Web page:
With the COVID-19 pandemic, most of the world’s movement has stopped but the work has not. And hence to keep the work going on, Zoom App took the center of the stage to provide the space for virtual meetings with as many members as possible. This made Zoom App a household name as it started to be used widely in every virtual workspace and classrooms.
But with the advancement, came the hazard. The security options of this App have made the users upset. There are a lot of social miscreants who risk the lives of participants of the app. Therefore strong encryption is a must-have for this Zoom App to keep its users satisfied and secured.
On Thursday civil liberties groups and child-sex abuse fighters spoke to the security officials and their discussion has led the Alex Stamos, the security consultant of Zoom, to confirm this news on Friday. They are headed towards providing encryption services to the users but it will deal with only the paying users.
Zoom provides over 300 million meeting calls everday that too without registration. So encryption is not a bad idea but there still lies the problem of political dissidents who could misuse this encryption. Looking at these precarious situation the Alex Stamos has said that the plan is subject to changes. So the discussion is still ongoing.
The discussion, over call, with the officials, have resulted in a mixed reaction as Gennie Gebhart, a researcher with the Electronic Frontier Foundation has voiced her concern that Zoom should provide protected videos. To this Jon Callas, a technology fellow of the American Civil Liberties Union has retorted that this will compromise the security of the users on a different. There are sexual predators who can misuse this security to avoid detection. Hence Callas suggests that charging money for encryption will solve this issue as we need to fight the real bad thing of society.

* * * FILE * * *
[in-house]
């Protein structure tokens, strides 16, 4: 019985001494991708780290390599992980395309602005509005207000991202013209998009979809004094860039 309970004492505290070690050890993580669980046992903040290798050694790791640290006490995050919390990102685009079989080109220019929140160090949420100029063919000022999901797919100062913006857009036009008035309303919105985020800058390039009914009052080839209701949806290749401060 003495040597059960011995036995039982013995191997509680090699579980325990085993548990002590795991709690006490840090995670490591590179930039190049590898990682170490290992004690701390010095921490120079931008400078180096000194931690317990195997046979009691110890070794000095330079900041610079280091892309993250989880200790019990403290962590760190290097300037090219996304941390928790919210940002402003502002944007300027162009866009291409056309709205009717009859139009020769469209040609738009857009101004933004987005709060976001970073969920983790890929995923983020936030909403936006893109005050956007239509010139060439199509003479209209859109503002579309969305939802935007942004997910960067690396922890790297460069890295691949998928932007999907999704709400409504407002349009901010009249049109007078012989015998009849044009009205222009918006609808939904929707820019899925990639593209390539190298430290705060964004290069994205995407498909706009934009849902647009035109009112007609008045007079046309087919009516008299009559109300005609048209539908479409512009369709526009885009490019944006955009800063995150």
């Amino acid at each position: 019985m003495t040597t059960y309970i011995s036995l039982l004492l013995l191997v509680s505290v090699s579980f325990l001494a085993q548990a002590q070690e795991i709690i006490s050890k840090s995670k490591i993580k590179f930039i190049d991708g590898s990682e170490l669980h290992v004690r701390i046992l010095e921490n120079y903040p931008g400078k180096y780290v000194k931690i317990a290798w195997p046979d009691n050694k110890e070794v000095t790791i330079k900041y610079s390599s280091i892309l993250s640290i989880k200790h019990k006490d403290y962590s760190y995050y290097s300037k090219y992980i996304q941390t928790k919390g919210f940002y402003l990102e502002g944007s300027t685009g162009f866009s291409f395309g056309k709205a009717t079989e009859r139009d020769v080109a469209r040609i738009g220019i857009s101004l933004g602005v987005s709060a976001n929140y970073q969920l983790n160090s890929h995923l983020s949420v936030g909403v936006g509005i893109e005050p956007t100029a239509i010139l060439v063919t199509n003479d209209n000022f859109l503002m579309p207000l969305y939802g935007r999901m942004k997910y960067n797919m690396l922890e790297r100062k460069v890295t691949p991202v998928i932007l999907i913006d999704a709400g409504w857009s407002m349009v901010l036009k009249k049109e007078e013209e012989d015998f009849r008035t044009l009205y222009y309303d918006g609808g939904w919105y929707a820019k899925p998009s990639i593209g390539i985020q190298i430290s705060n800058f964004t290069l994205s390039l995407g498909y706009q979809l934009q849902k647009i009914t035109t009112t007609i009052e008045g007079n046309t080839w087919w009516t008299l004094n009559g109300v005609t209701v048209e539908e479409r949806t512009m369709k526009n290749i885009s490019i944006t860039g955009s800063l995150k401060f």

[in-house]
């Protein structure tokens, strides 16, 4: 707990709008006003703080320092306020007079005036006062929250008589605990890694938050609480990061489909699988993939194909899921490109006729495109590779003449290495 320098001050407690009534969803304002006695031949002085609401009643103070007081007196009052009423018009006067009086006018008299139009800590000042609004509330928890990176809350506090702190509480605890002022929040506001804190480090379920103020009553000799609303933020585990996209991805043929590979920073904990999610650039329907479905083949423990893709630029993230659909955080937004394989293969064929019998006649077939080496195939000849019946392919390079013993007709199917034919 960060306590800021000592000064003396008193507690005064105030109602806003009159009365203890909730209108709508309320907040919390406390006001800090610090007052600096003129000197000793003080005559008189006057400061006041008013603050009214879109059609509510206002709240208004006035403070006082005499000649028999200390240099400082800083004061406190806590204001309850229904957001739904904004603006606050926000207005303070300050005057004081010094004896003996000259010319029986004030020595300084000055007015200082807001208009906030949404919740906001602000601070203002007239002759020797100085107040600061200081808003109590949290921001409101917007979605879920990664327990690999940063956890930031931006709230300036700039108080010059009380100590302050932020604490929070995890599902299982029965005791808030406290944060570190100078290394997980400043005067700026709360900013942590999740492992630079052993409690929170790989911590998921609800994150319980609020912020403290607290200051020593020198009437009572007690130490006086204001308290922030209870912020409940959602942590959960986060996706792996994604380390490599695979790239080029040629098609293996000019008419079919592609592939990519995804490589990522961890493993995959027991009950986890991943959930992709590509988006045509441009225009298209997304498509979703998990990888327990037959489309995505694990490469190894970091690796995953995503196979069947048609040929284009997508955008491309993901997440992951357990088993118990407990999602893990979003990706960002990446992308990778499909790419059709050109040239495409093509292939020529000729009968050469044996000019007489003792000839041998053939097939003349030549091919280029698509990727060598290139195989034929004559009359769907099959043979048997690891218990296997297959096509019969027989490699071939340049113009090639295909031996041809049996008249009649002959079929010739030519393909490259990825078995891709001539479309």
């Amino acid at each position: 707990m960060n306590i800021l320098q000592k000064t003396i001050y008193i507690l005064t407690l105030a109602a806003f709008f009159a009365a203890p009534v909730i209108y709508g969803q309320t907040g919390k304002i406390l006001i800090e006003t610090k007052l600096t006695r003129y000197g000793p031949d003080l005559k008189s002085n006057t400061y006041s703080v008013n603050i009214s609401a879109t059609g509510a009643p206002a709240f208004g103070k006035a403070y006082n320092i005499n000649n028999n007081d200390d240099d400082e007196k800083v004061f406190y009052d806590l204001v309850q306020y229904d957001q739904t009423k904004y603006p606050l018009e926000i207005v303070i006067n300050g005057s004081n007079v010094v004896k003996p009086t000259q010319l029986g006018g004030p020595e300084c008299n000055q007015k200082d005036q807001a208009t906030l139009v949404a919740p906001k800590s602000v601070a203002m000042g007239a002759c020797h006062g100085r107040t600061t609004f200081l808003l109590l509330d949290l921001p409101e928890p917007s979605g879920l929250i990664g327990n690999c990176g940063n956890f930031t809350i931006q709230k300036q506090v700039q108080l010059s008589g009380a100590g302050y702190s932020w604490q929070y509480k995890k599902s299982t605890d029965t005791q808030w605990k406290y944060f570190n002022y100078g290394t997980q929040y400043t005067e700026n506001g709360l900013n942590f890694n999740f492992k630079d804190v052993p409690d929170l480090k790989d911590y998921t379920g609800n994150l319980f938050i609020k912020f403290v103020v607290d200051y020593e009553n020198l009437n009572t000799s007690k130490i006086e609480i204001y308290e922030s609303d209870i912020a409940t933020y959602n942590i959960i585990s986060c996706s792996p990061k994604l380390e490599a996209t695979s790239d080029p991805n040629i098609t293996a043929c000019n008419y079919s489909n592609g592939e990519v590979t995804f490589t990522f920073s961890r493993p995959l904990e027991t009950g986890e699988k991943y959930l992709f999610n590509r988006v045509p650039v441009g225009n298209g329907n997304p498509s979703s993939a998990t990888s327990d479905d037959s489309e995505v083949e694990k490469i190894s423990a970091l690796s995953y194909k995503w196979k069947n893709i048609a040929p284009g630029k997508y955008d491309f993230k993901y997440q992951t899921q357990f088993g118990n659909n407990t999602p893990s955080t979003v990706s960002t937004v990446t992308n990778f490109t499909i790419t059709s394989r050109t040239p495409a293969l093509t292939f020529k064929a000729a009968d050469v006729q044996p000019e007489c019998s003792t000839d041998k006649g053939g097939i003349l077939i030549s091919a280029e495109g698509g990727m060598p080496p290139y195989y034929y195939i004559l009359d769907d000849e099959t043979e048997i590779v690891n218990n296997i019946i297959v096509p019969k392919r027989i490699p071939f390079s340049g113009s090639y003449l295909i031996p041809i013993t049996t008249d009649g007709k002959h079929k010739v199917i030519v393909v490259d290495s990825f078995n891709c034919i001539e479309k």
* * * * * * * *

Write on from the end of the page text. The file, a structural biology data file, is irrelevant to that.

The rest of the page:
A lot of institutions banned Zoom as they have undergone a lot of security breaches and this made Zoom hire Alex Stamos to join in their efforts to solve the matter. Then they released a technical paper that spoke briefly about the encryption plans without much details about it’s implemention.
Mr. Stamos is an ex-security official of Facebook and he understands the problems of real-time misuse of the Apps. He reported that if there is a provision of end-to-end encryption then the security officials themselves cannot enter the call or protect the users if there is any danger lurking there. He says, “The CEO is looking at different arguments. The current plan is paid customers plus enterprise accounts where the company knows who they are.”
Providing encryption services for free is not a successful business strategy for Zoom unlike Facebook that already earns a lot through other apps and complete encryption for messenger won’t harm its business. But at the same time, there needs to be an option that allows the users to be known by the officials to distinguish between the real and fake users who may resort to unfair means.
U.S. Federal Trade Commission is already investigating the former claims of security by Zoom. Even the Justice Department and some members of Congress are vehemently disapproving of strong encryption. As of now, we can only wait to see what course does this matter of eminent importance takes to tackle the imminent problems.